Long a behind-the-scenes guy for Pop as the Spurs became the most successful small-market franchise of all-time, Budenholzer has gotten his time to shine in recent years. His embrace of team-centric offense was brought on by the ostensible lack of a single superstar on his roster, but along with his former charges in San Antonio, it helped usher in a new way of thinking about ball movement and spacing within the league. Bud is known as one of the most player-friendly coaches in recent memory; you can’t find a single former player of his without several positive anecdotes up their sleeve. His work on the personnel side is a bit more questionable, but Budenholzer’s Hawks teams are in great shape behind the bench.
- Steve Clifford, Charlotte Hornets
With the possible future exception of Mike D’Antoni in Houston, no coach in the league brings with him a system that has such a notably visible – and efficient – effect on his team’s approach to the game. Clifford’s Hornets very rarely turn the ball over (they’ve posted the lowest turnover percentage in the NBA three years straight), dominate the defensive glass while punting the offensive boards intentionally and play a disciplined style of defense some might even call boring. In each case, Clifford’s strict principles have clearly trickled down and improved individuals on his roster: Kemba Walker, Nic Batum, Marvin Williams and Al Jefferson are just a few names who have seen easily the best spans of their careers once Clifford’s approach took hold.
- Steve Kerr, Golden State Warriors
Some might argue Kerr belongs higher given his significant success over the course of his two years as a head coach, but it’s important to remember that some areas of his coaching repertoire really haven’t been tested at all. His smart tweaks and perpetuation of a freer system deserve a ton of credit for unlocking the juggernaut in this group, particularly with regard to Draymond Green’s ascent as a player, but Kerr has yet to be asked to develop true youth or work with a lesser roster to achieve success. This isn’t his fault, of course: he chose a great destination for his first coaching job, and deserves the success he’s earned on top of that. But he hasn’t been so perfect in observable areas that he deserves the nod over guys with more diversified track records, even if it’s likely he’ll shoot past several of them over the next few years due to the sheer volume of his potential success. Think of this as an “Incomplete” grade with a built-in nod to his undeniable achievements.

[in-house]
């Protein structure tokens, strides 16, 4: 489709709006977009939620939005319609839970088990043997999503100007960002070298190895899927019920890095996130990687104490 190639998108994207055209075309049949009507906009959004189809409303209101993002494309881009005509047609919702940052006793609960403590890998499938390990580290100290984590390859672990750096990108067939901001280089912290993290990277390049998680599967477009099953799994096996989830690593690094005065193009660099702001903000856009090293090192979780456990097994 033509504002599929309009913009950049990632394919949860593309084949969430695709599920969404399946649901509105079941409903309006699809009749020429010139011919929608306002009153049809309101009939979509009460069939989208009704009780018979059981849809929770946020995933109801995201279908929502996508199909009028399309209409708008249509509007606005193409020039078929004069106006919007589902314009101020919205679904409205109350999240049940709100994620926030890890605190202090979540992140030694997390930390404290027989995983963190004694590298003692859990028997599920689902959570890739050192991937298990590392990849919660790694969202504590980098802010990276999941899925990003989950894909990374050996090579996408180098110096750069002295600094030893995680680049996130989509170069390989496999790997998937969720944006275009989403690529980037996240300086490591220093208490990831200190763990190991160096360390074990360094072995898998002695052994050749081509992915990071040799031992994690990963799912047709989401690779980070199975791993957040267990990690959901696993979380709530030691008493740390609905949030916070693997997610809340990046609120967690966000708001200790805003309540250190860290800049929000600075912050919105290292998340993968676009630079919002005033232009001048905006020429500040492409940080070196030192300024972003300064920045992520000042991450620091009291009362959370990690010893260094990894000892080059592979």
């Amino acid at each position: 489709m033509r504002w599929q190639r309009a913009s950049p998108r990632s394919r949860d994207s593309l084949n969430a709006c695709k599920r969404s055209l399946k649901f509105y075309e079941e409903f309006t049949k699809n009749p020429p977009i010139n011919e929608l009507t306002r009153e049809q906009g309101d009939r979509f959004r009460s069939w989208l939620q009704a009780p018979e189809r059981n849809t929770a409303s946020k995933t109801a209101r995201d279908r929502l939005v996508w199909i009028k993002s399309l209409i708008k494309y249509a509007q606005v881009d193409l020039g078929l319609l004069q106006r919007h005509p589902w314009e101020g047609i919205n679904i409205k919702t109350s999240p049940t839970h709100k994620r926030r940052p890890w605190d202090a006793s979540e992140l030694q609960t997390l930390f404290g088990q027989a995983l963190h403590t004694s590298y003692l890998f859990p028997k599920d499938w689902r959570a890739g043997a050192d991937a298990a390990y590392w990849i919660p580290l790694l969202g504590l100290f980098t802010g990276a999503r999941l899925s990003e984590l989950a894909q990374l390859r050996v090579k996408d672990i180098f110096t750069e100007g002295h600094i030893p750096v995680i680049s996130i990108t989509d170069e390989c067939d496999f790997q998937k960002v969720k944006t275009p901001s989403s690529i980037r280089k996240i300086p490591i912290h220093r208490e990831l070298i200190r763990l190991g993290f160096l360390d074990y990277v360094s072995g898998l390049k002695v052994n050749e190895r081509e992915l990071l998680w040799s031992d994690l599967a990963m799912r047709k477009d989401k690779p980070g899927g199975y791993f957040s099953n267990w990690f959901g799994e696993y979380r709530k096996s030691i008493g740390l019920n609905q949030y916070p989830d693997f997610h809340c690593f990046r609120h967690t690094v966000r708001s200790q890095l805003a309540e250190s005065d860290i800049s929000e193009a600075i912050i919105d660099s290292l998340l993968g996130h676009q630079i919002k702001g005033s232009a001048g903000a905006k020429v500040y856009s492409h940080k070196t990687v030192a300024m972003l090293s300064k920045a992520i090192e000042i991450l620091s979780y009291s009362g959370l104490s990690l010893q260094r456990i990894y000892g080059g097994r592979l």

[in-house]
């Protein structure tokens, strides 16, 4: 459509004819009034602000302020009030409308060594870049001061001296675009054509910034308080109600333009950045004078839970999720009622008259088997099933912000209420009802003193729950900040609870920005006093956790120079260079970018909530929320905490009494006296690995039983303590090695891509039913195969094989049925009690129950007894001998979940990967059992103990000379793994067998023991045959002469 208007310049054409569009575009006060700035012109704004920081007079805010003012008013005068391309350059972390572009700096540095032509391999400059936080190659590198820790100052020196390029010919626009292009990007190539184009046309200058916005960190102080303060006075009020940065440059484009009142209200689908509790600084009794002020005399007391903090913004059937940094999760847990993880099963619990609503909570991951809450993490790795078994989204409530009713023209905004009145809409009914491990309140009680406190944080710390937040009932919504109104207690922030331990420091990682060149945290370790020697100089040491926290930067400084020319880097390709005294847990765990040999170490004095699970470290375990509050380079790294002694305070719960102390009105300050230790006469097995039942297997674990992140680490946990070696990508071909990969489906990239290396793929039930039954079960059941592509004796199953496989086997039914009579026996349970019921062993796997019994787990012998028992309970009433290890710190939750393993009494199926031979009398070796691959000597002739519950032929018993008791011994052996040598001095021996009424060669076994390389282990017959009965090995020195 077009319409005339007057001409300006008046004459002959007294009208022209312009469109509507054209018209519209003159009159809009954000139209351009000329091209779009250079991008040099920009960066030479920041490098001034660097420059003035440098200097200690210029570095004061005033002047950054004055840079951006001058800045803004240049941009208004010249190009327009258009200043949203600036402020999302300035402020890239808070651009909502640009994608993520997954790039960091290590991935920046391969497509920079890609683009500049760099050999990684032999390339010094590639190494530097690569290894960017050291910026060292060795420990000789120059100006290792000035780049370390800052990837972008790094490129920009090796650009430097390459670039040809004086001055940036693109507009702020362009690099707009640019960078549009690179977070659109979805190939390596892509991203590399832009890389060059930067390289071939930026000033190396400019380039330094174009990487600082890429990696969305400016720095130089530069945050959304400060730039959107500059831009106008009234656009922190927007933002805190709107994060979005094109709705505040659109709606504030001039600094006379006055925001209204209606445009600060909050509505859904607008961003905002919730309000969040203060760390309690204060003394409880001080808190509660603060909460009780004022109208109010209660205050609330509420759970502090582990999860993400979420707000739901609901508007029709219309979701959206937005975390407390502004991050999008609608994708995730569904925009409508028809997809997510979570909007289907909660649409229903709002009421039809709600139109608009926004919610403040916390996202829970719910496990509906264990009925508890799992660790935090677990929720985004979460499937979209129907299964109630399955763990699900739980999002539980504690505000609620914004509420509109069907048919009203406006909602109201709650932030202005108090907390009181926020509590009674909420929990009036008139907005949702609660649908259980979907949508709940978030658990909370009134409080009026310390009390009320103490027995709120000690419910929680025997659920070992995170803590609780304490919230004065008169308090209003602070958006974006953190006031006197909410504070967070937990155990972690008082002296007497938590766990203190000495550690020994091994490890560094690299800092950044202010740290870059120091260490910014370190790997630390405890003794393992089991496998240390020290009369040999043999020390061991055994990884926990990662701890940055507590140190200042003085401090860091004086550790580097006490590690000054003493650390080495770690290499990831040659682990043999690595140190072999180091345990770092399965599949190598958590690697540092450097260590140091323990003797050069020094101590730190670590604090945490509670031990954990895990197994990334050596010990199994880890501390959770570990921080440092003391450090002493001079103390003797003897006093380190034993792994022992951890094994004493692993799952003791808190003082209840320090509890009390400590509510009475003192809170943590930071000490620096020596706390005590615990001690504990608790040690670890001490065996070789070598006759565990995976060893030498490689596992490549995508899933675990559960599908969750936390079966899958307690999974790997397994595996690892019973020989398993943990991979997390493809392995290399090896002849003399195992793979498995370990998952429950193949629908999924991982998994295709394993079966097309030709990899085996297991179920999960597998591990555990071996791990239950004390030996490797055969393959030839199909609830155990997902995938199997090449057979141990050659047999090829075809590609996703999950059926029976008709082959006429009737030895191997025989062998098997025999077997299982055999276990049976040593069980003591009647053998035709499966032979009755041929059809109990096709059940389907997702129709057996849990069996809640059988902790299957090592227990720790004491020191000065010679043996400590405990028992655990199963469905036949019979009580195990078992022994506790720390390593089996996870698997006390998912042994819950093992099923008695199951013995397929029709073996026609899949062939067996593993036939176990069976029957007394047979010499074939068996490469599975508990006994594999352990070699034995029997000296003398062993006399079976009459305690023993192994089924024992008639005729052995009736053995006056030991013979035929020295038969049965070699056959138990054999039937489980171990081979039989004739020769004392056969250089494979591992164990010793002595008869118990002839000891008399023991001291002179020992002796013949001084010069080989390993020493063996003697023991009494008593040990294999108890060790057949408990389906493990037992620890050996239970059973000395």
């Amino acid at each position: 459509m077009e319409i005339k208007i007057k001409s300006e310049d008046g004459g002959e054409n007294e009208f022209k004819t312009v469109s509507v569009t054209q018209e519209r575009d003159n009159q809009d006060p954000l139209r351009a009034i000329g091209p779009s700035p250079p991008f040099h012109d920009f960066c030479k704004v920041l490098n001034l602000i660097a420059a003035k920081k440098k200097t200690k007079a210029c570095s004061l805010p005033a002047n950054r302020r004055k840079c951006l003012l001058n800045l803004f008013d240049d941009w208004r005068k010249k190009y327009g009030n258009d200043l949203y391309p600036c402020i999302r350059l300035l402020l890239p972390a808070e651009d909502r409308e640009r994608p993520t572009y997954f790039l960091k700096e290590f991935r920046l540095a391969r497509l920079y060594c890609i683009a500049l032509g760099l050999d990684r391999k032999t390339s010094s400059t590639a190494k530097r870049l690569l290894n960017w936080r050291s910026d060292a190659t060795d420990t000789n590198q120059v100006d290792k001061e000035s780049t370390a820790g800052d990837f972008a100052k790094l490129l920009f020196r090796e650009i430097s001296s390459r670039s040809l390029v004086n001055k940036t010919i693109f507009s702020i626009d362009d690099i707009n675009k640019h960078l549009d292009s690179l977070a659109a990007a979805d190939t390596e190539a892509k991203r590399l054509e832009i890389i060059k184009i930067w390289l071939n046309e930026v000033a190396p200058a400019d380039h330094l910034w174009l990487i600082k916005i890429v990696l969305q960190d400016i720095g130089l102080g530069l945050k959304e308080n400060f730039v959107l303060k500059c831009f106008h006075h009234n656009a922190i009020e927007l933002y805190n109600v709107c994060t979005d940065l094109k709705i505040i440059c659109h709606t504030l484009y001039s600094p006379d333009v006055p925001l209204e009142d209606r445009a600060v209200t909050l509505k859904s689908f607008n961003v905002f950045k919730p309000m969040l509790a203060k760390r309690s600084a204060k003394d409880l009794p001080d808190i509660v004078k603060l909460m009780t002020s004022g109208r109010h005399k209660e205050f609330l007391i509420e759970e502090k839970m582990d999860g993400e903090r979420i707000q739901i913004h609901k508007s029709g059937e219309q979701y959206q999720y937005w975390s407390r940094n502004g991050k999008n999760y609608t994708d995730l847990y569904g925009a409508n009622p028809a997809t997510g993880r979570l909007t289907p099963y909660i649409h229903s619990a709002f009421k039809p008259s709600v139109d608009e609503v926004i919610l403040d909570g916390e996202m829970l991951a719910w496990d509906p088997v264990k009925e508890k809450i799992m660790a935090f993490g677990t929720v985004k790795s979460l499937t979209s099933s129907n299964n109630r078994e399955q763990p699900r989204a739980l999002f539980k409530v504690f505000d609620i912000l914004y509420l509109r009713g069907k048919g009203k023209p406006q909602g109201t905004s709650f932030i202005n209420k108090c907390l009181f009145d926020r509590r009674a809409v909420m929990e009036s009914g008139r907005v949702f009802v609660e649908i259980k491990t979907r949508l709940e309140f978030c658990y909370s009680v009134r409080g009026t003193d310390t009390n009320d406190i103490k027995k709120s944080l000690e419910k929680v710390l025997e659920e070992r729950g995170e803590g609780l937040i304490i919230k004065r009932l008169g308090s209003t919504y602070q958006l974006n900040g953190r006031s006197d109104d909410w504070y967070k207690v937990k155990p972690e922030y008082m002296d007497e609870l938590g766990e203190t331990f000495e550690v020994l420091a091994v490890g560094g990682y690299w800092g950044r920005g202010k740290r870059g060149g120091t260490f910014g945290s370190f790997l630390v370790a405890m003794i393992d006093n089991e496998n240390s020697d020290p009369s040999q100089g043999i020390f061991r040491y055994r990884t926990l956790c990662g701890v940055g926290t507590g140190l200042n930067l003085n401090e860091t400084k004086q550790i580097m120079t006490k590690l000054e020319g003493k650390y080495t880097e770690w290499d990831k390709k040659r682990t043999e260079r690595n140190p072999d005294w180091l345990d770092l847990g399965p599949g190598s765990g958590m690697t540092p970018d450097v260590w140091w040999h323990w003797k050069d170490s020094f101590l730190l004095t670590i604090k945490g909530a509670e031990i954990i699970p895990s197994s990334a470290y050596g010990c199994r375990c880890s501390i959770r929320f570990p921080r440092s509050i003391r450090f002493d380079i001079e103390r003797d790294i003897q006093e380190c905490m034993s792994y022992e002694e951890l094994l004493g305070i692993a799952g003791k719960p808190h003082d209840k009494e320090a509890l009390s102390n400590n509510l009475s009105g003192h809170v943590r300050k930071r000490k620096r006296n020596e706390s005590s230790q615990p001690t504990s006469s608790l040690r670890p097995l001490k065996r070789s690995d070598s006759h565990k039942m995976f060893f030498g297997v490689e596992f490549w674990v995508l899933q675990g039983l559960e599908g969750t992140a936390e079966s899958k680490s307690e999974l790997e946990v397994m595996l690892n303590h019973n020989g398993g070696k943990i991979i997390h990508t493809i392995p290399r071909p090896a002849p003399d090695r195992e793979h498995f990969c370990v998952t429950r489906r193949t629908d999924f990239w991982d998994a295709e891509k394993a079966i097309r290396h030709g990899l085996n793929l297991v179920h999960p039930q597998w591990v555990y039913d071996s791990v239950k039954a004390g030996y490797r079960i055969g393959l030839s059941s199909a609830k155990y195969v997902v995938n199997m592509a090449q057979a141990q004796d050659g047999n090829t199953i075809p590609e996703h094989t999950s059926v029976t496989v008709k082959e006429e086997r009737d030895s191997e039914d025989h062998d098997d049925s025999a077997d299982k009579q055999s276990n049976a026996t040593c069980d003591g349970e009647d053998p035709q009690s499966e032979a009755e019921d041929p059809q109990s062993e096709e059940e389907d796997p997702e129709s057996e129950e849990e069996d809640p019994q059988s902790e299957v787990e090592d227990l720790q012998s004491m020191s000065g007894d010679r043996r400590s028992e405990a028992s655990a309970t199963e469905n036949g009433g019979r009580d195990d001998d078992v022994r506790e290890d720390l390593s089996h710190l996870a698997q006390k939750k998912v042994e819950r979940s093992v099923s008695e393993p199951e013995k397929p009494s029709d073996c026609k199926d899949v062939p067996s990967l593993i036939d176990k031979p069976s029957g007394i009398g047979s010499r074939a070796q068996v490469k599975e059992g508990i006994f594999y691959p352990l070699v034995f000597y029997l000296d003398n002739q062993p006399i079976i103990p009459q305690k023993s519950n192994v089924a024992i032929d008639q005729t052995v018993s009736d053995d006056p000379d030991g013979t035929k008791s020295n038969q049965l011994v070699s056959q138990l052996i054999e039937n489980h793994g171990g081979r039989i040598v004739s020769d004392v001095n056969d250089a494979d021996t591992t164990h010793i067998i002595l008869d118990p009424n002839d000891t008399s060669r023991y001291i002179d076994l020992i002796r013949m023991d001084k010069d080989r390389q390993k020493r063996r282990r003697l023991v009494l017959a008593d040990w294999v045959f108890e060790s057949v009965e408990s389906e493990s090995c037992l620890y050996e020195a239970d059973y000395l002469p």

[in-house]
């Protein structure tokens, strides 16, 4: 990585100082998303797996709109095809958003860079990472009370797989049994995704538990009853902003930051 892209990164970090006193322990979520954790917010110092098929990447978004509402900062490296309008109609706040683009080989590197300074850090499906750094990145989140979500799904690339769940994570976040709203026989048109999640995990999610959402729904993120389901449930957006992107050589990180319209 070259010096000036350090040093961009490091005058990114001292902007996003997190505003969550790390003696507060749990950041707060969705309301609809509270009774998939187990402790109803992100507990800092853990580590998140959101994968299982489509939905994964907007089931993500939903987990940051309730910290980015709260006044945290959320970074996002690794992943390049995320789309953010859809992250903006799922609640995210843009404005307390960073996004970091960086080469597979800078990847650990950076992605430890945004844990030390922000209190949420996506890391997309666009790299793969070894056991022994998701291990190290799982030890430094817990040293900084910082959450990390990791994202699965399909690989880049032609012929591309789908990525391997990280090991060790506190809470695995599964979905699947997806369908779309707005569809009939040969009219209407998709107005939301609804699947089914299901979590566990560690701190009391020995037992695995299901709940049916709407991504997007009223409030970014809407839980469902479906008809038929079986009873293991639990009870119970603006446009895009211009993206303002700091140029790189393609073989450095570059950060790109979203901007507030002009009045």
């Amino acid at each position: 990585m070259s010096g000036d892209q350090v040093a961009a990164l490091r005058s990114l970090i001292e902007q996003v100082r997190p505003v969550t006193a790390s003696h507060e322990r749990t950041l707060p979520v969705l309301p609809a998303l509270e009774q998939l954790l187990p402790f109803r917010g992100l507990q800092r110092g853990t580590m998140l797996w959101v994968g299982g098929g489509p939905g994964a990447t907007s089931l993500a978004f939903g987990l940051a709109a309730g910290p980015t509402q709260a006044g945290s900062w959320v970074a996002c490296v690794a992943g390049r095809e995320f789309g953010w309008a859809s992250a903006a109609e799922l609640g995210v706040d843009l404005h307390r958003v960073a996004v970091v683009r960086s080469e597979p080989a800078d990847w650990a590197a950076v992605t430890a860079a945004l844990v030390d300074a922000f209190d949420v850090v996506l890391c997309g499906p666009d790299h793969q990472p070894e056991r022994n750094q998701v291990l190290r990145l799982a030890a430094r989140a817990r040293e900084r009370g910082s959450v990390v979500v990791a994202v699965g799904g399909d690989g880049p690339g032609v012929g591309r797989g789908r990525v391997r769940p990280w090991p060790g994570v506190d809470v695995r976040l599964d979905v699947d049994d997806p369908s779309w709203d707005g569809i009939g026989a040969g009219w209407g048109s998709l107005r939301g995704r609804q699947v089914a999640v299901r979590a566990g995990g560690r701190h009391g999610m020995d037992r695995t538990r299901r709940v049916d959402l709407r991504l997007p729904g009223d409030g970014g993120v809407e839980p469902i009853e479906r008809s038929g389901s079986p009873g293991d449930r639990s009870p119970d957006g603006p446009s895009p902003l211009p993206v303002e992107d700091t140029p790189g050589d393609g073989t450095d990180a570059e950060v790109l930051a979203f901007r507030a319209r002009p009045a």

- Erik Spoelstra, Miami HEAT
It’s fair if one chooses to knock Spo a bit for a relative lack of success since LeBron James’ return to Cleveland, but this is both overstated and not enough to cancel out his other strengths. Spoelstra took a huge leap of faith a few years ago in pioneering a small-ball style that’s swept the league ever since, and this sort of willingness to think outside the box pervades his entire coaching style. Spoelstra doesn’t care if his approach is traditional or totally off the wall, as long as it gets the job done. No coach has had to deal with the loss of more talent over the past few years; the HEAT have done about as well as one could have hoped weathering the storms of James’ heartbreaker and Chris Bosh’s devastating health situation. How the next few years go as Miami looks to build its way back to the top of the heap could determine whether Spo remains on this list or slides back.
- Tom Thibodeau, Minnesota Timberwolves
A few years ago, rating Thibs this far back would have been a near-crime in some NBA circles. He’s taken a bit of time away, though, and it’s worth noting that he’s another head coach whose entire resume is from a single, highly specific situation. Some of that is because Thibodeau made it that way; he tailored his Bulls teams to his defensive ingenuity, which has infected the entire league since he became the first coach to fully grasp the ramifications of defensive rule changes over a decade ago. He starts here for now, but could rise or fall quickly once we see him with his new personnel in Minnesota.
Honorable Mentions (in no order):
Quin Snyder, Utah Jazz: Snyder already has the player development side locked down, doing a fantastic job with numerous Jazz youngsters. He’s yet to take a team to the playoffs, though, even if there’s injury context at play.
Doc Rivers, Los Angeles Clippers: His personnel boss alter-ego damages his reputation, but Doc is still an excellent players’ coach who pulls a nice tactical rabbit out of his hat on occasion. His offenses are consistently simple but excellent – exactly as they should be given his personnel.
Michael Malone, Denver Nuggets: Malone didn’t deserve the way he was treated in Sacramento, and he’s quietly done a great job with every roster he’s been given in a still-young head coaching career.
Frank Vogel, Orlando Magic: Vogel is another coach who could move up or down quickly depending on his job with the Magic, but his teams perform consistently above expectations on both ends. Several notable Pacers players left town and saw their level of play drop sharply.
Dave Joerger, Sacramento Kings: Let’s all take a moment to pray to whichever basketball gods we worship for Joerger’s sanity and health in Sacramento. If he can affect real change where so many others have failed for reasons often outside their control, he too could move up the list in a hurry.